Contact tracing must be built into the recovery framework, whether on a state, city, or national level. If we want to open our economy, we must quickly understand who has the disease and who they’ve been in touch with. Contact tracing will cover a broad spectrum—from testing for infection, to gathering the data, to hiring volunteers to track down contacts of an infected person, to staying up with the latest guidance from the government health agencies and using things like AI to track daily changes of how this disease is progressing.
And of course, the data collection will raise concerns of privacy. Is the data that’s collected also secure?
How will general work life be affected?
Through a complicated set of small solutions that provide employees with the assurance that it's safe to return work. Employers must get teams back to work in a safe manner. Who must come back and who can still work remotely? Those are essential questions. A recent report from IBM’s Institute of Business Value cited a study which noted that 69% of respondents feel this has been the most stressful time of their careers.
How is the healthcare industry adapting?
They are facing lots of challenges. Healthcare providers have been swamped with COVID-19 cases. But at the same time, many of them are struggling financially. The things they make money on, like elective surgery, have fallen off dramatically. You would think that the healthcare providers are still really busy, but they’re not. A lot of healthcare workers are being laid off. And so, as we get through the crisis, they're thinking: How do I get my elective consultations up? How do I make people feel that’s it’s safe to go back to a hospital? How do I get business back to normal while preparing for the possibility of another massive spike?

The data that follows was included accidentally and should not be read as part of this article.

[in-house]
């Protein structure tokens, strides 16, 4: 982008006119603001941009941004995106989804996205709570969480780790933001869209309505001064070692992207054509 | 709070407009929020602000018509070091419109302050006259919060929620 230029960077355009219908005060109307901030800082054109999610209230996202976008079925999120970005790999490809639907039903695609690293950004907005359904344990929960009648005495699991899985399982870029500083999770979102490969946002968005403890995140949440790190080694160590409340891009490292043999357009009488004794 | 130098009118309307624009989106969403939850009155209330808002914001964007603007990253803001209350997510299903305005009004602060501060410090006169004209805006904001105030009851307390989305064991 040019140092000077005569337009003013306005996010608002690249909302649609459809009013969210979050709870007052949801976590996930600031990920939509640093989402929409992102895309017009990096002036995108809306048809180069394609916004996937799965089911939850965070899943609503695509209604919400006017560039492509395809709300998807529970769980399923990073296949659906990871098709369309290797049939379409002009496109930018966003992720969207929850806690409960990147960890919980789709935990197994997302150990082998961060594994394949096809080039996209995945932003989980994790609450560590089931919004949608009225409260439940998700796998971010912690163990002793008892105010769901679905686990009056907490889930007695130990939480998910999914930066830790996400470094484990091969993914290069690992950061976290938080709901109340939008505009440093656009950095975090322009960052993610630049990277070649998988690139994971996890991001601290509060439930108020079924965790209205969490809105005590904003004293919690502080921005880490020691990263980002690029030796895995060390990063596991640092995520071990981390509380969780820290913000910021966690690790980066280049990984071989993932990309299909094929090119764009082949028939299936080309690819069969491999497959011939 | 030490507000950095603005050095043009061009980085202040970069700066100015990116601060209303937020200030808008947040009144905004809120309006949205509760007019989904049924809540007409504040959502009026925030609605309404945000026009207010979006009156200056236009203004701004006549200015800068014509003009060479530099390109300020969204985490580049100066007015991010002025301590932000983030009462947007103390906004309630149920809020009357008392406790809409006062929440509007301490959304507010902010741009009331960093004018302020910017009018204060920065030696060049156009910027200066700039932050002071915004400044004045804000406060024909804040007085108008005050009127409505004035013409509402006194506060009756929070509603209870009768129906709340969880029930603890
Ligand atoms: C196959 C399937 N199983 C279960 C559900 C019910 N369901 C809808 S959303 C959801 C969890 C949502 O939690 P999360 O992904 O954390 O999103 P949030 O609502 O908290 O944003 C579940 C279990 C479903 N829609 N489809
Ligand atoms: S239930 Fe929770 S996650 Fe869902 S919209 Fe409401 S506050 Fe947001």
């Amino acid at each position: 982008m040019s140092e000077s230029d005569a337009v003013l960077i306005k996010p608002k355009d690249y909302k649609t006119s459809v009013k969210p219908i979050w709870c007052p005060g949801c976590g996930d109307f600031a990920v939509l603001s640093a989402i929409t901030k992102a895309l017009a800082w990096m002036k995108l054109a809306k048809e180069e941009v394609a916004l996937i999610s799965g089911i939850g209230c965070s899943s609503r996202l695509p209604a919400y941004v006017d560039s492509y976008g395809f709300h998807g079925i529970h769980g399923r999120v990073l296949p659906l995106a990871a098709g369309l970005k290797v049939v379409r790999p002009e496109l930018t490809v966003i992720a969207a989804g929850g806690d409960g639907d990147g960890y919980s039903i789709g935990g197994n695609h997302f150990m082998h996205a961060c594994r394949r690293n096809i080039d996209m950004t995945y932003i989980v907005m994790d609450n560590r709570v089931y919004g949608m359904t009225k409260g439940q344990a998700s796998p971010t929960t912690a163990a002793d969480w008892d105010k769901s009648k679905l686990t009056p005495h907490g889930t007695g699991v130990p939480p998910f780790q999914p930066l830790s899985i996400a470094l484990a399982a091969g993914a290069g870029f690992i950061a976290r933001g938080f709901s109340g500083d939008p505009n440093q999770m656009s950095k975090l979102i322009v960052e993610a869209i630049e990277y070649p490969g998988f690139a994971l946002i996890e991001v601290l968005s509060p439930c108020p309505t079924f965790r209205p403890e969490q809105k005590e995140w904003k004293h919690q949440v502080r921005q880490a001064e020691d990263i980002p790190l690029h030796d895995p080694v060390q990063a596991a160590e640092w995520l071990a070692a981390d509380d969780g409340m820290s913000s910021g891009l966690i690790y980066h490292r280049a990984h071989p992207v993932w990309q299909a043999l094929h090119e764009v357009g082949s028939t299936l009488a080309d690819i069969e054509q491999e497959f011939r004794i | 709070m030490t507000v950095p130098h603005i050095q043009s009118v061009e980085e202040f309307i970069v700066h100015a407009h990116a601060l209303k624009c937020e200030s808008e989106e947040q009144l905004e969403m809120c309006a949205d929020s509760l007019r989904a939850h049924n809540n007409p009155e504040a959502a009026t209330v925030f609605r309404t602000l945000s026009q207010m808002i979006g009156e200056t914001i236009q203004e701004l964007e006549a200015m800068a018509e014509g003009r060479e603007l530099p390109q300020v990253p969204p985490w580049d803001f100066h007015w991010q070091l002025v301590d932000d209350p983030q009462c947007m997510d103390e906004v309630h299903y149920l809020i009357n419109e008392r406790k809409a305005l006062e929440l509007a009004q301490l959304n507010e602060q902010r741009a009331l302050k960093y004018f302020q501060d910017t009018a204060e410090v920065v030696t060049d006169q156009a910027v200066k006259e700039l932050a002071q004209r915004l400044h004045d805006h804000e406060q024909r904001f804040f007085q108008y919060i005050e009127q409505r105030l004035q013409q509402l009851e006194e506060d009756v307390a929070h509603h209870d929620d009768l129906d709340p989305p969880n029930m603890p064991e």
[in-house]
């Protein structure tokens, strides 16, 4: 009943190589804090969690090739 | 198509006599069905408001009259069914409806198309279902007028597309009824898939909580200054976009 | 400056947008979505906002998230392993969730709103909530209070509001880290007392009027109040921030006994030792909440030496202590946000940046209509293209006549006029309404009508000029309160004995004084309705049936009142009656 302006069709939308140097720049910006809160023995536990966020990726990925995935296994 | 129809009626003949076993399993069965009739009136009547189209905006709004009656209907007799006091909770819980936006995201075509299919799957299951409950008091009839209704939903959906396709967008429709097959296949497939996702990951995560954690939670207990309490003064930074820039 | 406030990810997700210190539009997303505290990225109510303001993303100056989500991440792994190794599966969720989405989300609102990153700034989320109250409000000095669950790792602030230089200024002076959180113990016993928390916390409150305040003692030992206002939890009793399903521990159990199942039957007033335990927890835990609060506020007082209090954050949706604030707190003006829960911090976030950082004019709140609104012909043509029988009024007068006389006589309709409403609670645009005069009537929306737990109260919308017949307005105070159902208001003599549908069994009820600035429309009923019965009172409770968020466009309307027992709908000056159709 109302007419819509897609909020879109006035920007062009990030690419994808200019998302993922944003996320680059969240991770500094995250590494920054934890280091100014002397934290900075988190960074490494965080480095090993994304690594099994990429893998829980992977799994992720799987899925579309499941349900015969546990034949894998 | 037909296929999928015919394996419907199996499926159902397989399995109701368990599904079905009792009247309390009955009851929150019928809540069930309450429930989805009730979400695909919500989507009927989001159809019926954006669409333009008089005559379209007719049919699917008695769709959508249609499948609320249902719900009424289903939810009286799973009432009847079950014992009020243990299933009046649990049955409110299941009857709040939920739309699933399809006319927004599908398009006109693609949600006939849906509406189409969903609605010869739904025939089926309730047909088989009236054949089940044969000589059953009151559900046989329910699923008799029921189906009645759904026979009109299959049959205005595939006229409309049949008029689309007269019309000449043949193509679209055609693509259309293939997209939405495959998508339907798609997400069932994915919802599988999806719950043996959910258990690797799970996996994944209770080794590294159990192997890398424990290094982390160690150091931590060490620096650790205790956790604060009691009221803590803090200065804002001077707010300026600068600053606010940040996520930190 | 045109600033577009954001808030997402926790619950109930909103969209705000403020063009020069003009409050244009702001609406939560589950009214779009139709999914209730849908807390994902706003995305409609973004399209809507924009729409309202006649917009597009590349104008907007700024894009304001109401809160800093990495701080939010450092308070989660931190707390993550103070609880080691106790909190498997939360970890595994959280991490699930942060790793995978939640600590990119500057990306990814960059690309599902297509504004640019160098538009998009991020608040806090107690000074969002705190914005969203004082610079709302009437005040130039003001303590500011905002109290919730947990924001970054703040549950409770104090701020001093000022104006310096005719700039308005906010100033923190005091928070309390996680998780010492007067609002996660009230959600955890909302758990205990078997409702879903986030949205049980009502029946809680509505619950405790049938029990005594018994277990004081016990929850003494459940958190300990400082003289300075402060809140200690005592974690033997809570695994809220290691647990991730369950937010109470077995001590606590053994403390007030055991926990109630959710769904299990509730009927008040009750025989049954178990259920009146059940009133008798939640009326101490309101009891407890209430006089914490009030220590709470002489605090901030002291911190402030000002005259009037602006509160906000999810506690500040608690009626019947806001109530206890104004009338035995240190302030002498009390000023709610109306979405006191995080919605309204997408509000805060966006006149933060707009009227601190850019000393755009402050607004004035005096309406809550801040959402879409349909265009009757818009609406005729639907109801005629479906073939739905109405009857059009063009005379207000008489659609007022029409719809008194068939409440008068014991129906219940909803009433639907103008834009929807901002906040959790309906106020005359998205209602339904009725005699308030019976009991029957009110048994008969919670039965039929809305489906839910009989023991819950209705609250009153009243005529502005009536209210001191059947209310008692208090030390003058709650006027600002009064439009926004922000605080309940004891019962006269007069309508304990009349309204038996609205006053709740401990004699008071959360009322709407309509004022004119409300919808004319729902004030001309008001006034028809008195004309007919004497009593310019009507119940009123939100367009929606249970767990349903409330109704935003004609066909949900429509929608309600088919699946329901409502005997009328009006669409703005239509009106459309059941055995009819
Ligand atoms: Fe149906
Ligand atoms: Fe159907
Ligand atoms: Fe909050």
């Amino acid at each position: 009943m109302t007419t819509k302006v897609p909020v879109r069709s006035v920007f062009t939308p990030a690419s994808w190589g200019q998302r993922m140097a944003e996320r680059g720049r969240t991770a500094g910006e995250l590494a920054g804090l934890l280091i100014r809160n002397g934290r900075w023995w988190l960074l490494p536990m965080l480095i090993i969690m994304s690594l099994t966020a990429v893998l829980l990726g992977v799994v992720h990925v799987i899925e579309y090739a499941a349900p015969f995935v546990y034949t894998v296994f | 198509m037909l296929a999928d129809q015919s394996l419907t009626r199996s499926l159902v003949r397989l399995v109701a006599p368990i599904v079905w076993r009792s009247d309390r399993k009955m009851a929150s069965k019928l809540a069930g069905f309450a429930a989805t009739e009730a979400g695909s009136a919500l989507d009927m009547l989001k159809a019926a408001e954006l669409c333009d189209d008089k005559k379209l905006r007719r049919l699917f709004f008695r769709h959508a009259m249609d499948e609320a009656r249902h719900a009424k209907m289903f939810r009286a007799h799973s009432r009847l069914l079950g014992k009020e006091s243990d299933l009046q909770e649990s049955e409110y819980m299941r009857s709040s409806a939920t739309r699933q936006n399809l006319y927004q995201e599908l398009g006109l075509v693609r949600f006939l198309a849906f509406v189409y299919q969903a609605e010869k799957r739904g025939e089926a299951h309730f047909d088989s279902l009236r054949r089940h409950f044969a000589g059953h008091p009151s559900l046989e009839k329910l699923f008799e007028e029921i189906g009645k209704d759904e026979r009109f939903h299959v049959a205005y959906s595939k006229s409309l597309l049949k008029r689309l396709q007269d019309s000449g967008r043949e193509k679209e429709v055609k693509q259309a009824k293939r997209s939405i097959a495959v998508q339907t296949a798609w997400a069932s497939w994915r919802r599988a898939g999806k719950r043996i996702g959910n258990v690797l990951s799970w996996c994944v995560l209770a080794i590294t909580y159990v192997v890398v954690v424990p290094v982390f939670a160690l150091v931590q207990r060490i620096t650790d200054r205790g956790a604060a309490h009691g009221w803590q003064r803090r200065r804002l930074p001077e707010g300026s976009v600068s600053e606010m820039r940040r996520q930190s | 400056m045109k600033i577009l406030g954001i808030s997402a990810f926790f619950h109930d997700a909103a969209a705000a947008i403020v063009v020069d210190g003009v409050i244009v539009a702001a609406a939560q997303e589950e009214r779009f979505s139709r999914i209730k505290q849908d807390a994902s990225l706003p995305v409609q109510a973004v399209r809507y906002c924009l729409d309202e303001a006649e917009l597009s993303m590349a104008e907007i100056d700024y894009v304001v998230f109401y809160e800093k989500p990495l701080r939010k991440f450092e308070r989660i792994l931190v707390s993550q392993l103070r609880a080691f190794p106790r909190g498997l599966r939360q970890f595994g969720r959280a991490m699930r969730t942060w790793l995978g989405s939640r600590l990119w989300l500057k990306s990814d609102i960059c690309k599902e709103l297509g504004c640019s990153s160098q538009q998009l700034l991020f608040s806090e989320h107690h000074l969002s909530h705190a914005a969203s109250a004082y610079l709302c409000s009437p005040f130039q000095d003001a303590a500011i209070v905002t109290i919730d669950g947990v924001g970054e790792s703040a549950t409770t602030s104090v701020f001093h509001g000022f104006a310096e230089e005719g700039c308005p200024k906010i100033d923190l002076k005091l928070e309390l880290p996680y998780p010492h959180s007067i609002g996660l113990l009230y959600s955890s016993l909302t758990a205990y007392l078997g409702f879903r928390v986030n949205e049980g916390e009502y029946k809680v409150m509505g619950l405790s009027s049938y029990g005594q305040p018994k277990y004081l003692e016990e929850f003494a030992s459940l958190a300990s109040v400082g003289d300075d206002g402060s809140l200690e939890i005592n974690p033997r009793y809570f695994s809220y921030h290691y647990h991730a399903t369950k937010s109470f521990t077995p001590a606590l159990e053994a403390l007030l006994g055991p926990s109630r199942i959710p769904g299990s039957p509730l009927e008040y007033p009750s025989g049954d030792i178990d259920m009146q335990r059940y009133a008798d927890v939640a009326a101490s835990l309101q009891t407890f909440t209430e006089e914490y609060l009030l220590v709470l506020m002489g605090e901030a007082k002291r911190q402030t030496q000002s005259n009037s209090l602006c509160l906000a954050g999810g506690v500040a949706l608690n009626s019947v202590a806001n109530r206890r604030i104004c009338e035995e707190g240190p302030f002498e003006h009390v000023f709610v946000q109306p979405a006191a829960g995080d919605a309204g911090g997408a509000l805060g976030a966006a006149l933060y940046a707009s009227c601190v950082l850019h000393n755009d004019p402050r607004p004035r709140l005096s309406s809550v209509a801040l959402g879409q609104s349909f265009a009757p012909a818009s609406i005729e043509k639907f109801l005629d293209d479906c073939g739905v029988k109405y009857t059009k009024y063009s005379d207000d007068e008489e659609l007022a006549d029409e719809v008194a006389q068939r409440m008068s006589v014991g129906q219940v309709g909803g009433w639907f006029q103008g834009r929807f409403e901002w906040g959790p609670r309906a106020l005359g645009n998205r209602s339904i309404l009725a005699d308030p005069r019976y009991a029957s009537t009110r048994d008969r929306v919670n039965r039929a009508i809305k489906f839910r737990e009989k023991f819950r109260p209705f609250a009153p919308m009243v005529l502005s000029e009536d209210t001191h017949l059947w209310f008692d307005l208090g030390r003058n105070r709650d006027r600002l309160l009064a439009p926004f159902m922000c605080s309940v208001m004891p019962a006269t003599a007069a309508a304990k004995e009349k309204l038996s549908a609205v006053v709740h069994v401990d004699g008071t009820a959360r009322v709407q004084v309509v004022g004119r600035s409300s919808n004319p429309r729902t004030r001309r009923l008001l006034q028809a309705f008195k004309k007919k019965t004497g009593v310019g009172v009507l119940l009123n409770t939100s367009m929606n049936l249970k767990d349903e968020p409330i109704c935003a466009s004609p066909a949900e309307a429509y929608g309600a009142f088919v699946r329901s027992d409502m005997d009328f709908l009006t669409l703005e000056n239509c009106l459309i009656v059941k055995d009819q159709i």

At the same time the life sciences companies are focused on one thing: developing a vaccine. We’re trying to go from disease identification to vaccine in less than a year. That’s really impressive. It’s great to see researchers work together in such tight collaboration and try to find a way forward. And it gives me a lot of hope around what we can do in the future.
What long-term changes would you like to see to processes or approaches in healthcare and human services?
Too often, we provide services after the fact, in a reactive mode, but we have to get ahead of issues. Let’s look at social services, for instance. There are an estimated 300 million people around the world who are unemployed. Many governments have introduced funding to reach the individual with money so they can meet some central needs. But this high unemployment also represents a challenge to mental health, which could also have a massive cost to the global economy. How are governments helping citizens deal with it?
Also, consider the healthcare supply change. Why are we so dependent on personal protective equipment that had to come from abroad? That supply chain couldn’t function. So we need to reimagine a lot of things, from social services to supplies.
What do you think are the lessons that we will take away from this crisis?
We have to be more resilient. And at IBM we must continue building technologies that help the world in a safe, mature and responsible way. We should work with everyone from governments to private industry and education to create this new, healthier business model. And it can’t be incremental. This crisis had been a huge wake-up call.
→ Visit the IBM News Room's complete coverage of IBM's response to the coronavirus pandemic